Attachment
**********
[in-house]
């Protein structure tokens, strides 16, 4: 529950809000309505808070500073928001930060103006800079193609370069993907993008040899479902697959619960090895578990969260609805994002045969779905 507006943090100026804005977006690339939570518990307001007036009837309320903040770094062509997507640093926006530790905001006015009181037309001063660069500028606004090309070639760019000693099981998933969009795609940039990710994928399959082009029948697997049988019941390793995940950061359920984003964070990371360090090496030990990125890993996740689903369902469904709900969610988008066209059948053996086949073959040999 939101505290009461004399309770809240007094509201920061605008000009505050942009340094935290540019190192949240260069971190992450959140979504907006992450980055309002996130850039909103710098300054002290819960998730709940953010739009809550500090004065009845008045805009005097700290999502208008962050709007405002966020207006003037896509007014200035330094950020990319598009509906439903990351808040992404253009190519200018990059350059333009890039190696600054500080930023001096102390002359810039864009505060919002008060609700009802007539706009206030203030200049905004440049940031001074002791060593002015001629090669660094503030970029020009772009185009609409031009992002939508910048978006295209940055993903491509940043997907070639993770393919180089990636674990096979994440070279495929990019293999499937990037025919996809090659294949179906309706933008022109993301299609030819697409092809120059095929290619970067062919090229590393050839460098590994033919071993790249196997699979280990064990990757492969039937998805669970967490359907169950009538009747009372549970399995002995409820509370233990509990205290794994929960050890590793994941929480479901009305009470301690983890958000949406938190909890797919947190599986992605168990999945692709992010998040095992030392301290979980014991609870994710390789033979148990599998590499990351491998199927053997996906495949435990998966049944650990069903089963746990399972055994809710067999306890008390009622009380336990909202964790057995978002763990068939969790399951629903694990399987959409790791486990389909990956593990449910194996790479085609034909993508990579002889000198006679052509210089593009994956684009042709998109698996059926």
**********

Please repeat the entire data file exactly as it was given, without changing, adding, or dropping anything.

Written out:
[in-house]
């Protein structure tokens, strides 16, 4: 529950809000309505808070500073928001930060103006800079193609370069993907993008040899479902697959619960090895578990969260609805994002045969779905 507006943090100026804005977006690339939570518990307001007036009837309320903040770094062509997507640093926006530790905001006015009181037309001063660069500028606004090309070639760019000693099981998933969009795609940039990710994928399959082009029948697997049988019941390793995940950061359920984003964070990371360090090496030990990125890993996740689903369902469904709900969610988008066209059948053996086949073959040999 939101505290009461004399309770809240007094509201920061605008000009505050942009340094935290540019190192949240260069971190992450959140979504907006992450980055309002996130850039909103710098300054002290819960998730709940953010739009809550500090004065009845008045805009005097700290999502208008962050709007405002966020207006003037896509007014200035330094950020990319598009509906439903990351808040992404253009190519200018990059350059333009890039190696600054500080930023001096102390002359810039864009505060919002008060609700009802007539706009206030203030200049905004440049940031001074002791060593002015001629090669660094503030970029020009772009185009609409031009992002939508910048978006295209940055993903491509940043997907070639993770393919180089990636674990096979994440070279495929990019293999499937990037025919996809090659294949179906309706933008022109993301299609030819697409092809120059095929290619970067062919090229590393050839460098590994033919071993790249196997699979280990064990990757492969039937998805669970967490359907169950009538009747009372549970399995002995409820509370233990509990205290794994929960050890590793994941929480479901009305009470301690983890958000949406938190909890797919947190599986992605168990999945692709992010998040095992030392301290979980014991609870994710390789033979148990599998590499990351491998199927053997996906495949435990998966049944650990069903089963746990399972055994809710067999306890008390009622009380336990909202964790057995978002763990068939969790399951629903694990399987959409790791486990389909990956593990449910194996790479085609034909993508990579002889000198006679052509210089593009994956684009042709998109698996059926």